23 April 2009

Cyberspace May 2009


I've recently been trawling discovery-related cases in the USA and there is now a great deal of case law on the subject. The law in Australia and the USA frequently converges, but the issue of preservation of documents after litigation is anticipated is not one of those areas. Forest Labs., Inc. v. Caraco Pharm. Labs., Ltd., 2009 WL 998402 (E.D. Mich. Apr. 14, 2009) discussed the issue of backup tapes that are used purely for disaster recovery (rather than archiving) and are regularly overwritten. In Australia one would normally immediately advise your client to stop rotation of tapes if relevant may be on them. However, in Forest the court discussed Zubulake v. UBS Warburg, 2004 WL 1620866 (S.D.N.Y. July 20, 2004) which stated
"that litigation hold does not apply to inaccessible backup tapes (e.g.,
those typically maintained solely for the purpose of disaster
recovery), which may continue to be recycled on the schedule set forth
in the company's policy".
While there are nuances to this position, such as acting in bad faith, it seems likely that valuable evidence could be easily destroyed.

I recently discussed document retention and destruction, and the importance of established business rules. When establishing business practices, whether your own or your clients, you might bear in mind the following from Phillip M. Adams & Assoc., LLC v. Dell, Inc., 2009 WL 910801 (D. Utah Mar. 30, 2009)
"The culpability in this case appears at this time to be founded in ASUS' questionable information management practices. A court--and more importantly, a litigant--is not required to simply accept whatever information management practices a party may have. A practice may be unreasonable, given responsibilities to third parties. While a party may design its information management practices to suit its business purposes, one of those business purposes must be accountability to third parties... [U]tilizing a system of record-keeping which conceals rather than discloses relevant records, or makes it unduly difficult to identify or locate them, [renders] the production of the documents an excessively burdensome and costly expedition. To allow a defendant whose business generates massive records to frustrate discovery by creating an inadequate filing system, and then claiming undue burden, would defeat the purposes of the discovery rules."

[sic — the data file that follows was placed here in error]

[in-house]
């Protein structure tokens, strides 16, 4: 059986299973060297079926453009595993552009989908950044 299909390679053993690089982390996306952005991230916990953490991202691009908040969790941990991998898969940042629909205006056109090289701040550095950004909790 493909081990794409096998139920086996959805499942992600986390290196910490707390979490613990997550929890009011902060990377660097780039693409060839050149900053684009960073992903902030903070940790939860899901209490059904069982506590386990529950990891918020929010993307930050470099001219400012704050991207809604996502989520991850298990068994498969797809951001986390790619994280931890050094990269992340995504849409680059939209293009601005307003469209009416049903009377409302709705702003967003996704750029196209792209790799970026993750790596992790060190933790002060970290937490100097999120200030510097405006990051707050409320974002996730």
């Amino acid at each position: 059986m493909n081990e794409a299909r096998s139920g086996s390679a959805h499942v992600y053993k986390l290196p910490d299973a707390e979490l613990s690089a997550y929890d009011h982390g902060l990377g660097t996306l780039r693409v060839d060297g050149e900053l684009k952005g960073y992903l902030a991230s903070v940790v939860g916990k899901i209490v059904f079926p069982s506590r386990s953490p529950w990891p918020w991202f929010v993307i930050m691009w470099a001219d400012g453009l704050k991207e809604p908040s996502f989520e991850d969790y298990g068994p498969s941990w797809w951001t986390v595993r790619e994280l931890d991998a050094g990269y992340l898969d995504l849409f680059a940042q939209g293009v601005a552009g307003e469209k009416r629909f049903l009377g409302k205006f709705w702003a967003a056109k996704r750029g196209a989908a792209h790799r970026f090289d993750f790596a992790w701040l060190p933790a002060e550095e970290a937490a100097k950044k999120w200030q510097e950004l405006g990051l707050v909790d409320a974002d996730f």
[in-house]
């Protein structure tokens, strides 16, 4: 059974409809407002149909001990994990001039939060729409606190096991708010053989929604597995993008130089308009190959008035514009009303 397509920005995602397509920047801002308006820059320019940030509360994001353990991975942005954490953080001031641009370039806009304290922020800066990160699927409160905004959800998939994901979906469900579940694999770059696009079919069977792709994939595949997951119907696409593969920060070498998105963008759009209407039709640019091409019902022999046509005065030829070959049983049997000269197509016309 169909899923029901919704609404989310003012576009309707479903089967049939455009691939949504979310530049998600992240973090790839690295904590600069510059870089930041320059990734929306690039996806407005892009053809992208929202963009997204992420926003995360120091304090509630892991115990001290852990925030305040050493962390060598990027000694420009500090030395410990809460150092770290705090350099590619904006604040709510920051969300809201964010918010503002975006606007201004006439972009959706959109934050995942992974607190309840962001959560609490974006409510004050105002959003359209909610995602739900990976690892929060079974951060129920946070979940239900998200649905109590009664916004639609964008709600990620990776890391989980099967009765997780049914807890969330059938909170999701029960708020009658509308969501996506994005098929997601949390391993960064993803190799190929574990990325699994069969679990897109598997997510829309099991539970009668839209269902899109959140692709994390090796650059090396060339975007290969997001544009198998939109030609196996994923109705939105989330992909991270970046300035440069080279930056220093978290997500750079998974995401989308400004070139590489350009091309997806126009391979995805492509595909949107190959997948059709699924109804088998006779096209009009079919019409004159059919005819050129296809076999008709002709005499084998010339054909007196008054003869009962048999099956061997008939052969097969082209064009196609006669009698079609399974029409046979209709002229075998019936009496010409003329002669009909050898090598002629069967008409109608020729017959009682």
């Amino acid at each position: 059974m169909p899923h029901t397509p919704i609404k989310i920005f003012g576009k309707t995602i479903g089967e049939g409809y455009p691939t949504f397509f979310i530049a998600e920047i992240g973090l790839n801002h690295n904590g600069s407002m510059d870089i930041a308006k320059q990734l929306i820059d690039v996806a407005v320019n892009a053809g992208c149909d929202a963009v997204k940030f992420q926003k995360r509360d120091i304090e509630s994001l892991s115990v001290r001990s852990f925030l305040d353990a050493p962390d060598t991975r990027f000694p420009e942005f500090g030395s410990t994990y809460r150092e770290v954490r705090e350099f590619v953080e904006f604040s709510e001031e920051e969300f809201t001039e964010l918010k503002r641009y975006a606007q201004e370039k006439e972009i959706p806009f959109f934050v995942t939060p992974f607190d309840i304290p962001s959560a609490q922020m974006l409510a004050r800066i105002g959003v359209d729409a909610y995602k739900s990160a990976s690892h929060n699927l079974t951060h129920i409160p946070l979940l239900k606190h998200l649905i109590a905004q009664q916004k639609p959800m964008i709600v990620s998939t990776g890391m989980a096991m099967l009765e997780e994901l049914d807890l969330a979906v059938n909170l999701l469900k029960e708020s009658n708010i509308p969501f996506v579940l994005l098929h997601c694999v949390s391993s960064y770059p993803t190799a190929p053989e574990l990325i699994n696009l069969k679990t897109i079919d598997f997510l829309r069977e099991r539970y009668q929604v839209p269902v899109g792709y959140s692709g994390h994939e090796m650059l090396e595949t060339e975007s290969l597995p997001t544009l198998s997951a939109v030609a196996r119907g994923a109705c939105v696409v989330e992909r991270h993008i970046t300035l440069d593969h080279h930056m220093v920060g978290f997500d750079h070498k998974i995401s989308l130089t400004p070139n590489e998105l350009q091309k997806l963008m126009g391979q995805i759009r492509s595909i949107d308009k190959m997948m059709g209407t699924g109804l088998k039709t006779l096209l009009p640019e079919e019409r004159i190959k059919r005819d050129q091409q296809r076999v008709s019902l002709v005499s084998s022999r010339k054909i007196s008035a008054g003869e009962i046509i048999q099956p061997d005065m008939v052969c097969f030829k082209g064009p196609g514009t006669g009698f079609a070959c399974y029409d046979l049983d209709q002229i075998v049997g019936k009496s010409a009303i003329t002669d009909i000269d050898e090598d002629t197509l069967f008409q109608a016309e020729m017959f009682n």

Another case highlights the problems arising from the practice of not providing electronic discovery in its native form. Some firms seem to think that they can produce PDF versions of, say, emails rather than the email itself - a position I have successfully opposed on several occasions. In White v. Graceland Coll. Ctr. 2009 WL 722056 (D. Kan. Mar. 18, 2009) the defendant produced PDF versions of emails, which inherently obscured some information. The plaintiff applied for an order for production of native emails and was successful.

Producing only relevant email from a mailbox that may contain tens of thousands of emails can be difficult and extremely costly. The only practical answer may be to use search tools to find relevant information. However, the search terms themselves need to be agreed between the parties. In William A. Gross. Constr. Assocs., Inc. v. Am. Mfrs. Mut. Ins. Co., 2009 WL 724954 (S.D.N.Y. Mar. 19, 2009) the court said
"While keyword searches have long been recognized as appropriate and helpful for ESI search and retrieval, there are well-know limitations and risks associated with them, and proper selection and implementation obviously involves technical, if not scientific knowledge... Selection of the appropriate search and information retrieval technique requires careful advance planning by persons qualified to design effective search methodology. The implementation of the methodology selected should be tested for quality assurance; and the party selecting the methodology must be prepared to explain the rationale for the method chosen to the court, demonstrate that it is appropriate for the task, and show that it was properly implemented."

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